Amazing Travel Photos Made Easy

Celebrate Your Life in Beautiful Images Part 1

Celebrate Your Life in Beautiful Images Part 2

Photography Essentials

No post processing skills necessary for any of Brit’s courses.

 


 

You can also work with Brit privately

Mentoring: Schedule a live session with Brit via Skype

Get a private image video review: Private Video Image Reviews

Find out about all of Brit’s courses, including Photographing Fine Art & Craft

Simplify…


Creating strong images is often more about what you choose to exclude from your compositions than what you include.  Extraneous objects, distracting bright spots, or other visual detritus rarely add anything to what you are trying to say visually.  All elements of your images possess “visual weight”: that tendency for each element to grab and hold your attention.  Different elements possess different amounts of visual weight, forming a sort hierarchy of things that grab your attention.  Successful images minimize the visual weight of elements in your images that are not part of what you are trying to say photographically allowing those important elements to grab and hold your viewer’s attention.  if an element in your image adds nothing to your visual message, it automatically takes away from it.  Simplifying your compositions is one of the easiest ways to minimize the visual weight of distractions and strengthen the impact of your images.

A classic example of extraneous objects diluting your compositions is the “tree growing from someone’s head in a group portrait” scenario.  Solving this, and other similar problems in composition is simply about being aware of your background and finding a point-of-view that eliminates or at least minimizes the impact of these distracting elements.  Solving these problems boils down to recognizing those elements that are important to your visual message and eliminating those that are not.

Begin by identifying what you are trying to say: what you are trying to show the viewer, or what you are trying to make them feel about your subject.  This is harder than it sounds, since often your “subject” is not a “thing”; it can also be a mood, a concept, a colour or shape, or the relationships among these.

I came across the image above along the backroads of Tuscany, while scouting for one of my workshops.  For me, this wasn’t a landscape so much as it was about the line of the hill punctuated by a row of cypress trees, and the complementary colours of the blue sky and the red clay typical of the Crete Senesi.  It was just those elements that were important to me, nothing else; not the winding road just out of frame or the green grass along the ridge of the hill.  In a bygone era when we shot film, I would have chosen a high saturation film like Fuji Velvia or Kodak E100SW and underexposed this scene to drop the lower shadow values to near black and saturate the remaining colours.  In the digital world it’s better practice to expose for good shadow detail (while being careful not to blow the highlights!) and then drop the shadow detail out in post…. a very simple adjustment in Lightroom or Adobe Camera Raw.  The result is just what I saw in my mind’s eye when I peered through the viewfinder.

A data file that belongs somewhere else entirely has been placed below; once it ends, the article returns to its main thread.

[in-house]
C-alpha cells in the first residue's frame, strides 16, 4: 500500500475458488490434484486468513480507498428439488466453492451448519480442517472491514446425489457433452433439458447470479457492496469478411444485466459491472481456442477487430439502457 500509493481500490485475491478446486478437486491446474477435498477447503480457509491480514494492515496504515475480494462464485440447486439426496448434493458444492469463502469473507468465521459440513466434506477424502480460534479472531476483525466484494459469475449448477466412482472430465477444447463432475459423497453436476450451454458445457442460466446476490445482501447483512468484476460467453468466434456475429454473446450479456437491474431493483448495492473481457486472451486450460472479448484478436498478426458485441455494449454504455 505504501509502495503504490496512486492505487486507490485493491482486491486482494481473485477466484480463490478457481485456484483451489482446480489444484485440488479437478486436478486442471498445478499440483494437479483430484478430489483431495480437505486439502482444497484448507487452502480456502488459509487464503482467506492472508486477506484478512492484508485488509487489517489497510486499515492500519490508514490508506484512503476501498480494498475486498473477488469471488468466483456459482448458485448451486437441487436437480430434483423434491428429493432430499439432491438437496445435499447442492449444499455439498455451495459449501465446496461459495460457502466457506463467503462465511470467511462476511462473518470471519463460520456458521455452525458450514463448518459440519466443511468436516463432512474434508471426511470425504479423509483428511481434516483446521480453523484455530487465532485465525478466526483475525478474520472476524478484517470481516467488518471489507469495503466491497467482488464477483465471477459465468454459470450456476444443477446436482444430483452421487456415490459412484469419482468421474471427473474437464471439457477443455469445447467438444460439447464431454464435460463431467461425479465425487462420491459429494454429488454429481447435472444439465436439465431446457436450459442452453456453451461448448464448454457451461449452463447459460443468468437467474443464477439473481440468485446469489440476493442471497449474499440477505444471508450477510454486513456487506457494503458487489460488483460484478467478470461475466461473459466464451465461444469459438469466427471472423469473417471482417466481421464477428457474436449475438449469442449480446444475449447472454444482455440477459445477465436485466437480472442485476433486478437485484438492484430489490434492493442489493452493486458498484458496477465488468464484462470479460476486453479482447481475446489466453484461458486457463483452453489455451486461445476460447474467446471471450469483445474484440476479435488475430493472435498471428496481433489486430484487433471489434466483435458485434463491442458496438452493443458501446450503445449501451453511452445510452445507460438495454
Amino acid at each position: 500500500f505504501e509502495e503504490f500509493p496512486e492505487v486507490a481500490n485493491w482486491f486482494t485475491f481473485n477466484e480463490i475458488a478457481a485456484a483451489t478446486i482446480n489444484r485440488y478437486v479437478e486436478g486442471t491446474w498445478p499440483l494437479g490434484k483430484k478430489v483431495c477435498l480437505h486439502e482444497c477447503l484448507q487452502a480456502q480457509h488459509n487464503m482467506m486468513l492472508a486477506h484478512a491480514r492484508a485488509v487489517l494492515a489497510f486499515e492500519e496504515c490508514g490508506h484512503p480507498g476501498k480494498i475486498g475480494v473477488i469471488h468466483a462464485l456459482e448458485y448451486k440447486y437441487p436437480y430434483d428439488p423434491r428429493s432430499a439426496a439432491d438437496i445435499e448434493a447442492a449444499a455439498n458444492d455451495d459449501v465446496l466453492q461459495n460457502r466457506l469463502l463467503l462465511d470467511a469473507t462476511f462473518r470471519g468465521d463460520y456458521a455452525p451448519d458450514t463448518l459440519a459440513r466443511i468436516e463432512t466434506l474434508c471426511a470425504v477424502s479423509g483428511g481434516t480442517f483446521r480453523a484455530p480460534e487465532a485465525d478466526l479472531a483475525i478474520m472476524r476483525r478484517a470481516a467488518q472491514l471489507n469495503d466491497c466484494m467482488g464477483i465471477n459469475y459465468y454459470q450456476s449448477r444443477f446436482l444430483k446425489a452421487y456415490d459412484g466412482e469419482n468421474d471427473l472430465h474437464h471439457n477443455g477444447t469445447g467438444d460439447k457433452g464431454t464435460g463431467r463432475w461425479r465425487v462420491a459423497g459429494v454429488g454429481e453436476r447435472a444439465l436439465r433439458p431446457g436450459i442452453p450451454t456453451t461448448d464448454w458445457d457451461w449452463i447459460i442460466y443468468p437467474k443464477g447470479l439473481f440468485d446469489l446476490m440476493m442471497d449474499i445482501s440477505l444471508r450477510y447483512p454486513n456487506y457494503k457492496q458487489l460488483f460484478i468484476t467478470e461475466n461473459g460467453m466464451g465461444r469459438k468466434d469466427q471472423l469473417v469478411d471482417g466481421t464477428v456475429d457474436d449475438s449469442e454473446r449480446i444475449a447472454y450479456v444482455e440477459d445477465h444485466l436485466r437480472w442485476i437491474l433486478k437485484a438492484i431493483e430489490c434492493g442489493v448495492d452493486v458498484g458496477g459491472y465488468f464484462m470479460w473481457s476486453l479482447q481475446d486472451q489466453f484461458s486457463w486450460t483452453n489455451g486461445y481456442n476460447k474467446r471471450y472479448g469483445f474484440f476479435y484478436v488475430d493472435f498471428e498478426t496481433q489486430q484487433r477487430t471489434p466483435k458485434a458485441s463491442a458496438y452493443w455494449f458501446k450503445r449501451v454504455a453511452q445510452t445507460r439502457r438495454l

The image below is another example of the same concept.  This image is not for me a picture of the clock tower in this Italian town, rather it’s about line, shape and colour.  Dropping the shadow values here allowed me to remove the distracting detail in the sides of the buildings below the clock tower, leaving strong lines to support the tower against the blue Tuscan sky.


When you can’t eliminate distracting elements by changing your point of view or creative use of exposure, you can at times reduce their impact through selective focus techniques (using longer focal length lenses and/or wider apertures to limit depth-of-field) or perhaps even shooting through something to obscure the distracting elements.  In the image below, shooting through some foliage in my backyard and using a macro lens wide-open at f/2.8 eliminated the distractions of tree branches and garden tools in the background.

To quote Jay Maisel, “You are responsible for every square millimeter of what is in your viewfinder”.   Understanding what is important to your visual message and eliminating everything that doesn’t add to this will result in simpler more impactful images.

(The next session of my class. “After the Click, refining your vision in Lightroom or Adobe Camera Raw”, begins March 1st.  Join me to discover how to identify the visual weight relationships in your images and how to refine these in post to clarify your visual message)

-BPSOP Instructor – Mark English

Mark Teaches:

After the Click: Refining Your Vision in Lightroom & Camera Raw

The Art of Printing & Selling Your Art

 

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  • Thank You for this course. I am just loving everything about it!!! I know how much work it is to put courses together and you have done a fantastic job. Your materials are very good, and I love your critiques! Wonderful course!!! Read More
    Mark After The Click